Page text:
When I was a twelve-year old school boy, there was a single moment that led me to achieve super hero status, even though it was just for one day
It was my turn to read aloud in class one day – a few paragraphs of a book our teacher had chosen for us to study. All I remember was the fear of whether I would confidently speak the words clearly, or make a complete hash of them – as well as an awareness of some restless shuffles from disenchanted class mates and accompanying yawning sounds. Then something out of the ordinary happened…
I found myself ignoring the words in front of me and instead I began ad-libbing the events to suit myself. I changed the characters, introduced more exciting ones – and I even described their colourful clothes before sending them off on a different, more fun adventure. As I continued I noticed the sound of almost every child in the room shuffling through the pages, desperately trying to find a place that didn’t exist. The yawning stopped. I had their attention. As nervous and frightened as I was about venturing into uncharted territory; my teacher put me at ease as I glanced at her. She was smiling, and let me carry on for a few more minutes. I’d successfully changed a story written by someone else.
Continue reading “How I Became A Classroom Super Hero – Just For One Day!”
“If you’re at the stage of looking at ideas to patent, consider inventing a better “rudder” before taking on the “ship,” it might save you a lot time, money and heartache.”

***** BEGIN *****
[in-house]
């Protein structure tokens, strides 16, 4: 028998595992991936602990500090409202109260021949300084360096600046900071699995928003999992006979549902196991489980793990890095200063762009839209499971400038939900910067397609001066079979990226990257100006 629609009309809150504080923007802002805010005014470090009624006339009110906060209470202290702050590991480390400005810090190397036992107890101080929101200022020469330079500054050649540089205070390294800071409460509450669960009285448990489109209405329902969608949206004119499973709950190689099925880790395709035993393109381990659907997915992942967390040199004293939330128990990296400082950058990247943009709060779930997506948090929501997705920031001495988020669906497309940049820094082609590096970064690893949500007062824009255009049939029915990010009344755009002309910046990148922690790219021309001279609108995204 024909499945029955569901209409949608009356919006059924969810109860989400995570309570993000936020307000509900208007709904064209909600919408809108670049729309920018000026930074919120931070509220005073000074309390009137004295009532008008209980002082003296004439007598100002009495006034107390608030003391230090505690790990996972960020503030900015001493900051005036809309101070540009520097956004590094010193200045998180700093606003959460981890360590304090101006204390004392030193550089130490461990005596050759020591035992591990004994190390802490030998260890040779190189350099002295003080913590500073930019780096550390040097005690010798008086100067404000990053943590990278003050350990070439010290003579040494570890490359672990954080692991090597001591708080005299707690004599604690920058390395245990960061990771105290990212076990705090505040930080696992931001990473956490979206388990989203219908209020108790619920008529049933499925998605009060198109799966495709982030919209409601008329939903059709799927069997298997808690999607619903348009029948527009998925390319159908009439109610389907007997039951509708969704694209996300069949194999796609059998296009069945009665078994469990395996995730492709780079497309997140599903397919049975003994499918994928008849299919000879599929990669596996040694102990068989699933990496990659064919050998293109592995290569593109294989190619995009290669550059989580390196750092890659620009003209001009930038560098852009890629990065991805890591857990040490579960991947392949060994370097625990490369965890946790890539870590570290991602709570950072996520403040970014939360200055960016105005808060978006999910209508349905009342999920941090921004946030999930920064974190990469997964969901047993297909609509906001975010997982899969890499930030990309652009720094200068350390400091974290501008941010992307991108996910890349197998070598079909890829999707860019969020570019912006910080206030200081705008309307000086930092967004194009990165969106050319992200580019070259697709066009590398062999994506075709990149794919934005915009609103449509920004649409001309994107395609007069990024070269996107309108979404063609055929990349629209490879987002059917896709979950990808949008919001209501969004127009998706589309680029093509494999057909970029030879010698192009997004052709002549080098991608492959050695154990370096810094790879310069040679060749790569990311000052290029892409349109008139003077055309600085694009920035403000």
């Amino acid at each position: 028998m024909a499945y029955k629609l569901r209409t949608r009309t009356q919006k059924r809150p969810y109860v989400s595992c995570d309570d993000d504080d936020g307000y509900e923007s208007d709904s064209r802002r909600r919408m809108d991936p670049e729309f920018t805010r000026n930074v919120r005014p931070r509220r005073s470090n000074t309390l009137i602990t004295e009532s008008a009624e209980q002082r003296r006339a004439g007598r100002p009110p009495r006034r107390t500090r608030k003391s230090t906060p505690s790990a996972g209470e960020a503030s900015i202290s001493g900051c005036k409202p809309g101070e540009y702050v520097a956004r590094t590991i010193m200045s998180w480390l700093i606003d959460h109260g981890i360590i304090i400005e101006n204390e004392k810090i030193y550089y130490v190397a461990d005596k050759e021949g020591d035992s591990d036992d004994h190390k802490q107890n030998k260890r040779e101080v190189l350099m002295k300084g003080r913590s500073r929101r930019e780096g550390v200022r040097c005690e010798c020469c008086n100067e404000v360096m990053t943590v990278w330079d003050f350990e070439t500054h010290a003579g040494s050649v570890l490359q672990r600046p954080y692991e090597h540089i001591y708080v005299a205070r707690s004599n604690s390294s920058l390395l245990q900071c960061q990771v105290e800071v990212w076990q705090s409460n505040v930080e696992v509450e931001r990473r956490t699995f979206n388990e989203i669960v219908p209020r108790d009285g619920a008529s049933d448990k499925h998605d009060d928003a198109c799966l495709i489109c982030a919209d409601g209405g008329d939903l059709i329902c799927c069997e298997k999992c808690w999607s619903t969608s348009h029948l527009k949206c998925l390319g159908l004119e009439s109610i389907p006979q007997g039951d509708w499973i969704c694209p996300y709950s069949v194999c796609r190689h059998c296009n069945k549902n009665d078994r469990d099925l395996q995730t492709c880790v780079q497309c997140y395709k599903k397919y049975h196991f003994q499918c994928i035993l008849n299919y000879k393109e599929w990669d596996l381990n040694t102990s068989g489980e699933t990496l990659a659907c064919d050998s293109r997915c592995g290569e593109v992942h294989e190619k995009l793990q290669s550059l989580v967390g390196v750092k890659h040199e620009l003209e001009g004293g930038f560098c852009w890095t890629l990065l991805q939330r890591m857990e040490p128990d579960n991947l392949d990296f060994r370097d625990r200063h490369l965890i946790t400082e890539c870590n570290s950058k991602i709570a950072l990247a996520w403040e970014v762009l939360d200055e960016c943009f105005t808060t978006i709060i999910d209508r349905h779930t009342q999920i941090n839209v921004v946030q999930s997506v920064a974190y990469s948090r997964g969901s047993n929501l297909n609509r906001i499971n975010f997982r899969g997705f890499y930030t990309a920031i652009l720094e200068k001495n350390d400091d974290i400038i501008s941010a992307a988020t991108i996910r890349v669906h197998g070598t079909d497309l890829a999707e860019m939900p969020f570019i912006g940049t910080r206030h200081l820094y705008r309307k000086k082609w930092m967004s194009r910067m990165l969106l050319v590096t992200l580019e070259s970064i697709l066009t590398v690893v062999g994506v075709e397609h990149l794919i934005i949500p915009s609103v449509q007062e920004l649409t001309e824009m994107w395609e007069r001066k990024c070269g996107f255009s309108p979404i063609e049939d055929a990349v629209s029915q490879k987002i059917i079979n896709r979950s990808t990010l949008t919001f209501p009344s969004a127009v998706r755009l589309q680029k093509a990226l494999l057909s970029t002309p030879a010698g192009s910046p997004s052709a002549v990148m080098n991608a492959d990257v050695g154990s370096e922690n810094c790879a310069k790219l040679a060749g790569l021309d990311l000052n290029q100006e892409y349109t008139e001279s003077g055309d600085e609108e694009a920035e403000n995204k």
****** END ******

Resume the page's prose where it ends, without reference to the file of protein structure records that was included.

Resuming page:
There is this false belief that as soon as an inventor comes up with their killer idea they must get it patented before it’s ripped off by a mega corporate company. And, although I can’t say that having ideas copied won’t ever happen if patent protection isn’t secured early in the process, I would simply urge anyone setting out with a goal to making a career out of inventing to (1) weigh up what might be realistic to patent and (2) when to actually apply for the patent, here’s a story that I hope will make you think about it from another perspective…
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The 4 types of inventor you must avoid as your role model if you want to monetise your idea might be slightly different from what you imagine. In this post I will share my findings so that you can be prepared should you come across any of them…
So you’re seriously thinking about or indeed starting to use your creative skills to invent the next best solution that you hope will shake up and transform an industry and change your own life in the process, – so, who do you look at to find your inspiration and role model?
I have successfully monetised around 500 of my own products in the last 20 years, and during that time I’ve observed the characters, traits and mindsets of many inventors, and found four types you must avoid as your role model if you want to monetise your idea, here they are:
Continue reading “The 4 Types Of Inventor You Must Avoid As Your Role Model”